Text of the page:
Nanosphere, Inc. (NASDAQ:NSPH)
Q2 2010 Earnings Call
August 05, 2010 5:00 p.m. ET
William P. Moffitt III - Chief Executive Officer
J. Roger Moody Jr. – Chief Financial Officer
Michael K. McGarrity - Chief Marketing Officer
Good day, ladies and gentlemen, and welcome to the Second Quarter 2010 Nanosphere Incorporated Earnings Conference Call. My name is Kaleen and I’ll be your coordinator for today. At this time all participants are in listen-only mode. We will be facilitating a question-and-answer session towards the end of today’s conference. (Operator Instructions).
As a reminder this conference is being recorded for replay purposes. Before this call begins, Nanosphere would like to state that certain statements made during this conference call which are not based on historical fact may be deemed to constitute forward-looking statements within the meaning of the Private Securities Litigation Reform Act of 1995 because these forward-looking statements involve known and unknown risks and uncertainties, there are important factors that could cause actual results, events or developments to differ materially from those expressed or implied by these forward-looking statements.
Such factors include those described from time to time in Nanosphere's filings with the United States Securities and Exchange Commission. Please note that Nanosphere undertakes no duty to update this information.
I would now like turn the presentation over to your host for today’s conference to Mr. Bill Moffitt, CEO. Please proceed.
Thank you, Kaleen. Good afternoon everyone and thanks for joining us for Nanosphere’s Investor conference call covering the second quarter of 2010. In a few moments I’ll turn the call over to Roger Moody, Chief Financial Officer and Mike McGarrity, Chief Marketing Officer. But first let me give you my perspective on our progress toward near term milestones that will drive growth over the next several quarters.
We continue to make good progress with all the programs that will provide the foundation for our goal of building a global molecular diagnostics company, with a primary focus on creating customer and shareholder value through menu expansion and greater functionality and applicability of our Verigene System.
As I review the progress we've made, there are three key points about our business that I want to make sure I deliver. First, we're making progress against our milestones for expanding the test menu for the Verigene System in the areas of infectious disease, human genetics, pharmacogenetics and protein assays. These tests will increase the applicability of the Verigene System and will generate increased utilization resulting in greater disposable cartridge volume.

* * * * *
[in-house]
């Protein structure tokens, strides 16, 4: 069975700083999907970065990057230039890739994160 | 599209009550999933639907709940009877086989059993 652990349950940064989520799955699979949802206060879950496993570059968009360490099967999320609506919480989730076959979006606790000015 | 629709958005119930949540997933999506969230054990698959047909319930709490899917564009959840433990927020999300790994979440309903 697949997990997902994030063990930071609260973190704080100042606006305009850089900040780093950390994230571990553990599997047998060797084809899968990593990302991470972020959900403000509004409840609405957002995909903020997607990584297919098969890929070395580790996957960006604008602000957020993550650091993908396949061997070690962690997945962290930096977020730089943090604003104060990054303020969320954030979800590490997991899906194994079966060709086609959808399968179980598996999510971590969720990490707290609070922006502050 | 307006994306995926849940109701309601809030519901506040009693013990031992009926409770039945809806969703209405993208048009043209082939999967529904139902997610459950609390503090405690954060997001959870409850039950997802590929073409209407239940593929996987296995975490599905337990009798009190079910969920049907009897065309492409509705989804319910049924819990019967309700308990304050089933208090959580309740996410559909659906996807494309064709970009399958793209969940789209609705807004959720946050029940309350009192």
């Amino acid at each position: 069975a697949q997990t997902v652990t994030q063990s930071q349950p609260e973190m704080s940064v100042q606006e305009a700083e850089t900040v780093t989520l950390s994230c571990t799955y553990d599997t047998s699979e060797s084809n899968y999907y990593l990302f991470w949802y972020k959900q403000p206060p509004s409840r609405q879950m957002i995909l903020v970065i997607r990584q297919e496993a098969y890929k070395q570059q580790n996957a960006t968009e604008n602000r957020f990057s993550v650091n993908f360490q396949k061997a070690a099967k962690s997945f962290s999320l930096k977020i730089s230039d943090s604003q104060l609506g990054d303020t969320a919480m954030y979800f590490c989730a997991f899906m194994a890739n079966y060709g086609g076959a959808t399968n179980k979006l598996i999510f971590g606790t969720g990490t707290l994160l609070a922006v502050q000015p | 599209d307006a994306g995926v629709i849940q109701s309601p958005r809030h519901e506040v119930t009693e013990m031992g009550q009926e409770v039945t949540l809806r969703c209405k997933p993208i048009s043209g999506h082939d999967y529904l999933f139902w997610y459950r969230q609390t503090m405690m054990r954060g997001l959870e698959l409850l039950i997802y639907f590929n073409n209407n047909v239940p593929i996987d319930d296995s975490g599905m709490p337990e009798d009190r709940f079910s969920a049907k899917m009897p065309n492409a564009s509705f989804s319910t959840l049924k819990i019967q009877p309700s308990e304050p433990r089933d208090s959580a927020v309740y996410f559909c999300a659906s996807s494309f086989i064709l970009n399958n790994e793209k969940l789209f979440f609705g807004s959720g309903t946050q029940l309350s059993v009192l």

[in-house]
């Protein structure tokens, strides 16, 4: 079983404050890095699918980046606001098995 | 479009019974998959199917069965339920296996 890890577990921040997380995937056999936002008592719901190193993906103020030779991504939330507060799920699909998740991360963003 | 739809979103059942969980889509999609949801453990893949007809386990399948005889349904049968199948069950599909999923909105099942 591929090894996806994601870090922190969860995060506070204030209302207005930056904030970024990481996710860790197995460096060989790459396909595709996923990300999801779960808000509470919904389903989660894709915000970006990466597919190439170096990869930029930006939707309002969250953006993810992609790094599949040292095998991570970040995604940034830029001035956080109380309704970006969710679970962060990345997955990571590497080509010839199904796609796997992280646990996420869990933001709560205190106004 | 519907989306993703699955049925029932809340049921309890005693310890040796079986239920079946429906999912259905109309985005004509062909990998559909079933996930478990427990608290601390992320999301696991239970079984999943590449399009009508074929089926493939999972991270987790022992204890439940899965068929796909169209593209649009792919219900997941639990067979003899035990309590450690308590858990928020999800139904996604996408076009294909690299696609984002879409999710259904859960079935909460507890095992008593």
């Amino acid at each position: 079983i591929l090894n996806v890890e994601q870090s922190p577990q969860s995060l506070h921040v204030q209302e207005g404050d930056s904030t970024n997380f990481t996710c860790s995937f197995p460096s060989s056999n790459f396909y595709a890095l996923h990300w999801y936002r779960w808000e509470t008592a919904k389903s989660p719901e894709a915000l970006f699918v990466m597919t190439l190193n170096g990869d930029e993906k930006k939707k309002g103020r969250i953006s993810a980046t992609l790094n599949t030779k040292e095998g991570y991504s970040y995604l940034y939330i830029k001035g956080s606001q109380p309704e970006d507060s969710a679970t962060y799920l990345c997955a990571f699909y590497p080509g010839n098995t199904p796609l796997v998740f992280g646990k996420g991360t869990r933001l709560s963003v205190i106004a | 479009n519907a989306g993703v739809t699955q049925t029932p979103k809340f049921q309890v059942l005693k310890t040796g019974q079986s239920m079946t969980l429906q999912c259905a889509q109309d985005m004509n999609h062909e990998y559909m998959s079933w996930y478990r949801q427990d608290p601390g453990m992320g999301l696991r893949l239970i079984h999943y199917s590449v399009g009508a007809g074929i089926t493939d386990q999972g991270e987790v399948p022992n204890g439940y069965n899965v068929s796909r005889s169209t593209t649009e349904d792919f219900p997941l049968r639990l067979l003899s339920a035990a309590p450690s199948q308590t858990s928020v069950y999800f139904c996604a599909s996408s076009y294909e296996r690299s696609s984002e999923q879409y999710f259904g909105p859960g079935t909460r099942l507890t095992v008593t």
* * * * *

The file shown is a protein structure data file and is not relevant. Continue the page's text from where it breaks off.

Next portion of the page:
Second, the tests that we have in development address critical market needs, ranging from faster, more accurate infectious disease assays to pharmacogenetic assays where testing at the point of care that enables timely and accurate therapy is becoming increasingly important.
And third, as we expand our test menu, the Verigene SP with its simplicity and sample to result operation will become even more applicable. This should fuel greater market penetration and increased utilization.
Now let me spend a few minutes providing an update on some key product development programs. In the pharmacogenetic market segment, we are about to file a PMA with the FDA for our 2C19 assay used to guide anti-platelet therapy using clopidogrel more commonly known by the brand name PLAVIX. In our pre-IDE discussions with the FDA, we learned that if we want approval for an intended use statement that links the assay to the dosing of clopidogrel the submission must be a PMA as the assay falls into the class III category, essentially acknowledging the increased risk of using an in vitro diagnostic assay to specifically guide drug selection and dosing. You'll recall the FDA re-labeled clopidogrel with a black box warning specifically calling out genetic mutations that affect an individual's ability to metabolize the drug to its active form. Approximately over 50% of the population depending upon ethnic background has one or more mutations that lead to inadequate metabolism of the drug, thereby significantly reducing the effectiveness of the drug. This reduced effectiveness of clopidogrel leads to a higher incidence of adverse events following both acute coronary syndrome and percutaneous coronary intervention such as stenting.
These complications include death from cardiovascular causes, myocardial infarction, stroke as well as stent thrombosis. There is a significant market interest in this assay as Mike McGarrity will review with you in a few moments. We expect to submit the PMA application to the FDA within this month.
In infectious diseases, we have commenced our FDA 510(k) clinical trials for an expanded respiratory virus panel. Once cleared this new respiratory panel will be the most comprehensive rapid panel on the market. The panel will contain Influenza A, Influenza B, RSV A and B and sub typing for seasonal H1, seasonal H3 and 2009 novel H1N1 or swine flu as it has become known.